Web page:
Phil Harriman (left) and Ethan Strimling (right). Credit: Gabor Degre / BDN

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Phil: The PRO Act in congress could not be more aptly named. It will PROhibit the free market from PROspering on behalf of PROspective employees.

Ethan: Your PROse is very PROblematic, since the PRO Act will greatly imPROve the lives of workers.

Phil: Should we tell people what we are talking about?

Ethan: I never know what you are talking about, but sure.

Phil: The U.S. House just passed, with the votes of Rep. Chellie Pingree and Rep. Jared Golden, a bill called Protecting the Right to Organize Act (PRO Act). A right that, honestly, I didn’t think needed protecting. The nurses of Maine Medical Center and workers of the Portland Museum of Art seemed to have no trouble recently forming a union.

Ethan: Actually, the nurses’ recent effort is a good example of why this law is needed. Maine Med held numerous meetings forcing employees to hear why a union is a bad idea. If the PRO Act passes, those types of meetings will be illegal.

Phil: That sounds intrusively close to limiting free speech. Why shouldn’t an employer have the right to tell employees how the union will impact their own work environment?

Ethan: They can say anything they want, but unless they allow employees to hold the same mandatory meetings, they shouldn’t be able to force workers to only hear one side.

Phil: Once workers realize that they will have to pay union dues, regardless of whether they join the union, something else the PRO Act forces on employees, they may have wanted to hear what their employer had to say.

Ethan: Imagine that. Requiring people to pay for a service they are receiving, instead of allowing them to freeload.

Phil: Freeload? It’s a service they didn’t ask for or want.

Ethan: They don’t want the raise, extra benefits, and safer work environment the union will negotiate on their behalf? Well, I suppose they could then just use their free will to work someplace else.

Phil: Which comes to the crux of this argument. Free will. If people want to form a union, fine. And if they don’t, that should be just as easy. And as we have seen, the current environment is pretty balanced. Amazon workers said no. Maine nurses and museum workers said yes.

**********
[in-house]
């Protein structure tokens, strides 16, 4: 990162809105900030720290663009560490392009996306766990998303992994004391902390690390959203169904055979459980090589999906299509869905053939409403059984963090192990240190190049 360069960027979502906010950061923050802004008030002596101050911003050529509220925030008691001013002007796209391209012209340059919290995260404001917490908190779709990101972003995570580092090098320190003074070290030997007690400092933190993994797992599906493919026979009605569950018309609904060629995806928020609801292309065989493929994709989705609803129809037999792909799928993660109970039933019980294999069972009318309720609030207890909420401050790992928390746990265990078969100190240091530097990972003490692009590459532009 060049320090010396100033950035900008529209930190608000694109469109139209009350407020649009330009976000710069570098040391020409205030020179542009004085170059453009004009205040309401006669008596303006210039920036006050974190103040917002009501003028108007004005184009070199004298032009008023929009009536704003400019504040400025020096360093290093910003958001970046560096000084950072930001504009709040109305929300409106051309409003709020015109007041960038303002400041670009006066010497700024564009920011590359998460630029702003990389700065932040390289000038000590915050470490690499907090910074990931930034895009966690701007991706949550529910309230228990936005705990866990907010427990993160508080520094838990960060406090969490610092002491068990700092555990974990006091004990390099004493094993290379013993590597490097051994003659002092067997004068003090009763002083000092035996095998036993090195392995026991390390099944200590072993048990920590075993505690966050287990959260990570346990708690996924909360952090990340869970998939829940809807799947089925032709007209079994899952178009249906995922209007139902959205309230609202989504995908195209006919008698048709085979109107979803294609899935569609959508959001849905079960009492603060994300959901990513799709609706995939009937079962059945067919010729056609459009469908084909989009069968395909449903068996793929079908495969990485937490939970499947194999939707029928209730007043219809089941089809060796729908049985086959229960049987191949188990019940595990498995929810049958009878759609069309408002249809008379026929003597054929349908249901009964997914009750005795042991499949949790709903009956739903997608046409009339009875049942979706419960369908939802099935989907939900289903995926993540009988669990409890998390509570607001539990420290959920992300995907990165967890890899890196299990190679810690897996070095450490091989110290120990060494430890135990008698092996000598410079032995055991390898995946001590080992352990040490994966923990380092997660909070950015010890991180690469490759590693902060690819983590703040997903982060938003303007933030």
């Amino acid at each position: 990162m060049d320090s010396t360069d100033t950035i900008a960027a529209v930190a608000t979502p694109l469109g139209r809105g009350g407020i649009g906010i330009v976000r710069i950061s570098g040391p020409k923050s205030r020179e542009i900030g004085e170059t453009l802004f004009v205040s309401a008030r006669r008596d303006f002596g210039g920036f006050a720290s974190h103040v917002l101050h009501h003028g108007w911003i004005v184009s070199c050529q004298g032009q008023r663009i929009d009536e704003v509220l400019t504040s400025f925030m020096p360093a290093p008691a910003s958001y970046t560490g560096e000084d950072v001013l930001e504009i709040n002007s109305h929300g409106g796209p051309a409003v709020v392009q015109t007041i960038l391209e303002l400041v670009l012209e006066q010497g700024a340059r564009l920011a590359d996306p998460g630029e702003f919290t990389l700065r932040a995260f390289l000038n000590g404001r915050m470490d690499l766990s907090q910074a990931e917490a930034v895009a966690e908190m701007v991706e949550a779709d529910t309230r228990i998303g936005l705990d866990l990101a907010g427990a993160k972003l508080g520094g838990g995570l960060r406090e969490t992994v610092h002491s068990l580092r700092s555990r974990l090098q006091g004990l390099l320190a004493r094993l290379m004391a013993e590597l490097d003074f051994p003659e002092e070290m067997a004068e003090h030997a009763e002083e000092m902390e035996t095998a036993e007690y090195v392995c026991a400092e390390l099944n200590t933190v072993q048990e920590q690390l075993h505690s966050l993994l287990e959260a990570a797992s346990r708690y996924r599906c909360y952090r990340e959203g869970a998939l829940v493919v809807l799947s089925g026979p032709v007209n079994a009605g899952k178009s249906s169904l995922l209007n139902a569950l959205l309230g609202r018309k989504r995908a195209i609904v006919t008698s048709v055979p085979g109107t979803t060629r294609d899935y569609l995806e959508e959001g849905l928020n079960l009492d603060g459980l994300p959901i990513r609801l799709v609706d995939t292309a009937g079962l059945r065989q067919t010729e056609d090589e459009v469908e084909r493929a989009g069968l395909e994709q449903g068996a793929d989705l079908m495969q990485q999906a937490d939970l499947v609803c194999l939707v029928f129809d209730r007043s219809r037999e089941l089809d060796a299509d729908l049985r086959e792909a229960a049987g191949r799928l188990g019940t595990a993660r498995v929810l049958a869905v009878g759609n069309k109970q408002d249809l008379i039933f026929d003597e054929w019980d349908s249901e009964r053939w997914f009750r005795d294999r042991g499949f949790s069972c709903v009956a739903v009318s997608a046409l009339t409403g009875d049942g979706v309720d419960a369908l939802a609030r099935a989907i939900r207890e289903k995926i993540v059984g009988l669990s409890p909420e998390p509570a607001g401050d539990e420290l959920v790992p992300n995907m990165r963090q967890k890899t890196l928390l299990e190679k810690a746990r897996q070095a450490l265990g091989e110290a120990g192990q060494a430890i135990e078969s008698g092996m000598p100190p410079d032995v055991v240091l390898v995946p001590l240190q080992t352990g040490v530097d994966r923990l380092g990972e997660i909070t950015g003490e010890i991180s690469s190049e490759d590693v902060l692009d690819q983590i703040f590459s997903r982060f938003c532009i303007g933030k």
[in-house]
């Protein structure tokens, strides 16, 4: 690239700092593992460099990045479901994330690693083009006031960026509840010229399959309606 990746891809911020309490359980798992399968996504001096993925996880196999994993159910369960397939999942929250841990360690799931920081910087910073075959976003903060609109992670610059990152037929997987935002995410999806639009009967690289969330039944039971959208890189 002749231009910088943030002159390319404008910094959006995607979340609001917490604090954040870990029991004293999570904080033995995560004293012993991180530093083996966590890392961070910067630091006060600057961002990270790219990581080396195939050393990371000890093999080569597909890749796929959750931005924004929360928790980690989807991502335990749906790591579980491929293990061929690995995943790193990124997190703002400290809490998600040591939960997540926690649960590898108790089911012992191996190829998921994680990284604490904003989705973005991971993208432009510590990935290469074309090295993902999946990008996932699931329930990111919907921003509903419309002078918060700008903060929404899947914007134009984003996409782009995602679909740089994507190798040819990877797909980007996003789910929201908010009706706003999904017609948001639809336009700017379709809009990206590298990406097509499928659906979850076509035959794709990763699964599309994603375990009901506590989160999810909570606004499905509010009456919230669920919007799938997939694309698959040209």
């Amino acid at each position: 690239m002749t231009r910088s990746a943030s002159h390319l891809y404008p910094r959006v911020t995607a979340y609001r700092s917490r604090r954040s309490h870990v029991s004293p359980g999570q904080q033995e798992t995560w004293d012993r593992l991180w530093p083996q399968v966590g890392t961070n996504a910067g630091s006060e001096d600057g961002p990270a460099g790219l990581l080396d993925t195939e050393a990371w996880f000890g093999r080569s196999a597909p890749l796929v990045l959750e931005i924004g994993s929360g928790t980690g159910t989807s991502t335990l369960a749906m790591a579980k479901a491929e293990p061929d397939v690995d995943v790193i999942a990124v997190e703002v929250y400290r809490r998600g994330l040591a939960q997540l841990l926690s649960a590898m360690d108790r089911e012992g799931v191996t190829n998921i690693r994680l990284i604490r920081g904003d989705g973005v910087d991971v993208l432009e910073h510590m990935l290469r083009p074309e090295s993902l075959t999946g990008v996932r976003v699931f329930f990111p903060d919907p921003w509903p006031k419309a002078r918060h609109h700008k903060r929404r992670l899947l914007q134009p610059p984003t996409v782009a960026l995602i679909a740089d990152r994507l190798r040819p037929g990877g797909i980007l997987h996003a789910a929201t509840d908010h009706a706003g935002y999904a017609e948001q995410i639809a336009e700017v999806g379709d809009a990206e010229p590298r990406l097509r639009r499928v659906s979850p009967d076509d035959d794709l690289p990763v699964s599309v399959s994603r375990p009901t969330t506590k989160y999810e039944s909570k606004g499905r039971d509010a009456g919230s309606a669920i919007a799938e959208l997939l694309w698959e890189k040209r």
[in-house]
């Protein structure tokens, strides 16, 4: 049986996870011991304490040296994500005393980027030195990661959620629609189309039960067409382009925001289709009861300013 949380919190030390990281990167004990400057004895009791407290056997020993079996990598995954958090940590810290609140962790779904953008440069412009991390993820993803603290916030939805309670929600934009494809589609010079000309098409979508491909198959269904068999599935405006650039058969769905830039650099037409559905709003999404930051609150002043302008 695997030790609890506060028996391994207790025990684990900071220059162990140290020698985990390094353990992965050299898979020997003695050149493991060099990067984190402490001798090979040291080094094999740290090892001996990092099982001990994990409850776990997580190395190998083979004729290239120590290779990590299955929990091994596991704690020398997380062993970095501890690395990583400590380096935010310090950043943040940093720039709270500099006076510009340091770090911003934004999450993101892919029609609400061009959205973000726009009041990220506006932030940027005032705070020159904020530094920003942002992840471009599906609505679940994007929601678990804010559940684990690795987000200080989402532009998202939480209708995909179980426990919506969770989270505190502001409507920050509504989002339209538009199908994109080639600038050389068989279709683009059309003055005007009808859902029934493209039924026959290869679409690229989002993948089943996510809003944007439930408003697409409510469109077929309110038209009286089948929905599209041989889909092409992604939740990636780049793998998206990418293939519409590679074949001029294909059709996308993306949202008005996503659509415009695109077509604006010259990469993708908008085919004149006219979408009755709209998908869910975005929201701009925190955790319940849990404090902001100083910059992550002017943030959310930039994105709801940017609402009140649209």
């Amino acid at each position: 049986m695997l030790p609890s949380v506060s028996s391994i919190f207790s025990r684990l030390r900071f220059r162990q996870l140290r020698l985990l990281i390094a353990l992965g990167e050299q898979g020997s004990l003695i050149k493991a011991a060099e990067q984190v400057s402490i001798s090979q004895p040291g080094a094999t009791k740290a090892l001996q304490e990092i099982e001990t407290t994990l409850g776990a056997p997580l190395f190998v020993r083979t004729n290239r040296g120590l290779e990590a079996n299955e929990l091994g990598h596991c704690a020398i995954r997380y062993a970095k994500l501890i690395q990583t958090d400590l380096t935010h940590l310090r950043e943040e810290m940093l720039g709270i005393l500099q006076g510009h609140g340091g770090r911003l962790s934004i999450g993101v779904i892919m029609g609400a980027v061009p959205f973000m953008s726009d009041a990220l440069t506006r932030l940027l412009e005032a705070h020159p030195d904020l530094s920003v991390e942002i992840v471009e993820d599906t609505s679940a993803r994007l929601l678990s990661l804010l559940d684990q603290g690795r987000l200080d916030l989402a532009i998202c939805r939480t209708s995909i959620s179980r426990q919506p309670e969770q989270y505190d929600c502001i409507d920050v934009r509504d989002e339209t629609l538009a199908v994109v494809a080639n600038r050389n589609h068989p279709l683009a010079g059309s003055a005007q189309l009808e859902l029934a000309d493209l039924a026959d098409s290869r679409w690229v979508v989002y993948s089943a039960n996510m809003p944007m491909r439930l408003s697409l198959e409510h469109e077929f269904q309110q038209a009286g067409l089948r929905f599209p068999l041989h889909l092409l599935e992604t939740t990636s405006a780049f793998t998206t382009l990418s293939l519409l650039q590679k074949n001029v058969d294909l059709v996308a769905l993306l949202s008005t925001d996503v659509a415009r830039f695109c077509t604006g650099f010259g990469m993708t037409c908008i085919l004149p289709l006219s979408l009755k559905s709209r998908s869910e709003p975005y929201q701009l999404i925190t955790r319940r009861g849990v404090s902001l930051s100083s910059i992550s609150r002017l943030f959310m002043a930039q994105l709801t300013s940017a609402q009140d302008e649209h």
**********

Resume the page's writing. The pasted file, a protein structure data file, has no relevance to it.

Ethan: Except it isn’t. Either in the right to organize, or in the power of the union to fully negotiate as equals. Right now employers can permanently replace striking workers or lock them out to force workers to accept a lousy contract. The PRO Act stops both of those abuses.

Phil: Just like workers have the right to walk out if they don’t like their pay or working conditions. No notice, no nothing. The free market gives the employer and employee equal freedoms.

Ethan: C’mon Phil. An employer being able to fire a worker without cause is not on the same level with a worker leaving a job. The employer will likely still be able to feed their family.

Phil: Of course not, which is why there are all kinds of laws protecting employees from being fired. You can’t fire someone for being Black, or pregnant, or gay, or transgender, etc. I support all those laws. But an employer should always be allowed to replace an employee who is not performing.

Ethan: Unfortunately, even if you are performing, your employer can fire you. We are an at-will state. So, while they can’t fire you for the reasons you list above, they can fire you for no reason at all.

Phil: And any employer who fires a good employee for no reason will not be in business for long. But giving our employers, and employees, the flexibility to be agile in our ever-changing economy is key to all of our success.

Ethan: One provision of the PRO Act provides that a worker who has been underpaid can receive unpaid back wages, even if they are an undocumented worker. Can I get your agreement on that?

Phil: Yes, but probably for different reasons than yours. I don’t want to incentivize employers to hire illegal immigrants. Allowing them to pay sub-minimum wages does just that.

Ethan: How generous.

Phil: I am nothing if not PRO-compassion.